PAC 750 XL used for skydiving. Meyers-Diver's Airport, Tecumseh, Michigan
PAC 750 XL geosurvey aircraft with MAD "stinger" in Upernavik, Greenland

The type was targeted initially to the narrow market of skydiving. In the parachuting role, the high-lift wings from the Cresco and relatively high power-to-weight ratio enable the PAC 750 to take a load of parachutists to 12,000 feet (3,700 m) and return to land in 10 minutes.

A wider market was subsequently sought, and examples have been sold for use in utility roles, including freight, agricultural applications, passenger operations, aerial photography and surveying. Twelve aircraft have now been extensively modified for geo-survey work, being fitted with a magnetic anomaly detector sting tail. Proposed ski and float conversions have yet to fly. The P-750 XSTOL is used in South Africa by NatureLink on United Nations Humanitarian Air Services / World Food Programme contracts. While the manufacturer claims lower single-engine running costs than many other utility types, for example, the twin-engined DHC-6 Twin Otter, the type has less usable volume (large cargo panniers providing a partial solution). Due to the unique wing design the P-750 is capable of carrying a higher payload than the larger Cessna 208 Caravan.[]

The aircraft is currently marketed as the P-750 XSTOL. Pacific Aerospace offers the P-750 XSTOL in many configurations - passenger, freight/cargo, skydive, agricultural, aerial survey and surveillance. The aircraft is marketed as excelling on rough, unpaved airstrips and is available with a wide tyre modification for this purpose. A modified version is being developed for counter-insurgency and light attack.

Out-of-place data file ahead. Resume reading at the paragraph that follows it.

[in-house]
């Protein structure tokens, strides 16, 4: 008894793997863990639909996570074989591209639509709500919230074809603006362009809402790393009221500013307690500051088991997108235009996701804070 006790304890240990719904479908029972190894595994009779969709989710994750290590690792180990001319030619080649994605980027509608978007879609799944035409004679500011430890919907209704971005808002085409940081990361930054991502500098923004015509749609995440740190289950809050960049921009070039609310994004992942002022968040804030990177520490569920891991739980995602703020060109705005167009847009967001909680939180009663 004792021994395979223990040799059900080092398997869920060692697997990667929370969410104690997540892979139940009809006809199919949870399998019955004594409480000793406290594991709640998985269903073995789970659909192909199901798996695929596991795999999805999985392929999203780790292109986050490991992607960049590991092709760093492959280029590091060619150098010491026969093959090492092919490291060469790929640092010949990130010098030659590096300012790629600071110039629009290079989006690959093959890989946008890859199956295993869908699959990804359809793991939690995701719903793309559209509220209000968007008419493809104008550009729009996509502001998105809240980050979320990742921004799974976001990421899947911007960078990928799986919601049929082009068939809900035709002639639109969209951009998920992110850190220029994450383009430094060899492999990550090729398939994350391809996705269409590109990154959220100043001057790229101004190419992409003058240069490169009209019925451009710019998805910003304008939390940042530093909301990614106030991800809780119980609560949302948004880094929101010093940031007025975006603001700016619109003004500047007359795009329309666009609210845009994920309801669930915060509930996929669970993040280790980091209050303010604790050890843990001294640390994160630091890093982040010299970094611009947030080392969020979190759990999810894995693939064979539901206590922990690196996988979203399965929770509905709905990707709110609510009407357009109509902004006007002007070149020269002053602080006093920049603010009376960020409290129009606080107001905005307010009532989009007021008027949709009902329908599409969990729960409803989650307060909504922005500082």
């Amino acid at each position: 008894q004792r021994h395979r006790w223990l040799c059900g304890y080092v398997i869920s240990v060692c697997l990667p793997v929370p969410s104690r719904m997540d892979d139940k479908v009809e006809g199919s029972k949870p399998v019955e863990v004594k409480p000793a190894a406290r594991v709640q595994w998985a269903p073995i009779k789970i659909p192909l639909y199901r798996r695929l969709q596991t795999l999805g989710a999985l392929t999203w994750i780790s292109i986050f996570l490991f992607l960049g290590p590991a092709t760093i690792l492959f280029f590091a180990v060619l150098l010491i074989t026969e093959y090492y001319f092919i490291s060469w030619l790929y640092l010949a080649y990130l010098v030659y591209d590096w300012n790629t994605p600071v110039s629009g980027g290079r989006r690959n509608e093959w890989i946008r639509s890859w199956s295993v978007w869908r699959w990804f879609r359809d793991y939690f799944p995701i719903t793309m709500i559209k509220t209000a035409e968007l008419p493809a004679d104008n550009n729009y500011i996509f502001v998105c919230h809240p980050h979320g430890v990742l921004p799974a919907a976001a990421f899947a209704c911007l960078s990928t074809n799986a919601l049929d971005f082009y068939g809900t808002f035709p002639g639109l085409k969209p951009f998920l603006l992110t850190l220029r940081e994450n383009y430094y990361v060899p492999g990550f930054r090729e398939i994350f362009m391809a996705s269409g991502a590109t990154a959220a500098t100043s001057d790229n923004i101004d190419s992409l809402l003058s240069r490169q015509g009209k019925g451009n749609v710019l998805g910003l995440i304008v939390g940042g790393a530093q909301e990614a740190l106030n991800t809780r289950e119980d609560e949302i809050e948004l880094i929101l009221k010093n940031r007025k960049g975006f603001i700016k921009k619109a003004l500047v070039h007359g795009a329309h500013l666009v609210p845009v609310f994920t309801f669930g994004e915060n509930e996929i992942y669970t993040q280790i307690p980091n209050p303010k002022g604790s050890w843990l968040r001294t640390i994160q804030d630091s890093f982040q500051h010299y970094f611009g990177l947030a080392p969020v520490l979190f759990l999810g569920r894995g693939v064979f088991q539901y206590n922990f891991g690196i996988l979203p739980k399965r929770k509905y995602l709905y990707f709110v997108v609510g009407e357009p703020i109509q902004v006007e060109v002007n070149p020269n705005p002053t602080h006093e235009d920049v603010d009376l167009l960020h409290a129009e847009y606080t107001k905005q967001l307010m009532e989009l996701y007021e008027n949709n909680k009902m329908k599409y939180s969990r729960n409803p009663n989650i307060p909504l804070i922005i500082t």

For passenger and cargo operations, the cabin can be outfitted with up to nine passenger seats or with cargo holds. There is also an optional 1,000 lb capacity cargo pod available which attaches to the belly of the aircraft. The aircraft can be configured as all-passenger, all-cargo or a combination of both. All variants have double cargo doors at the rear of the cabin.

North Korean appearance incident

A P-750 XSTOL in the markings of the North Korean state airline was photographed during the Wonsan Air Festival on September 24-25, 2016.[10] The aircraft had been sold to China in September 2017 and then illegally exported to North Korea. Pacific Aerospace expressed surprise, however New Zealand Customs discovered that even after the company was aware the aircraft was in North Korea some of the company staff had planned to sell replacement parts for the aircraft to a Chinese company. In October 2017 Pacific Aerospace plead guilty to three charges of planning to export aircraft parts indirectly to North Korea, and another charge relating to incorrect completion of export documentation.[11]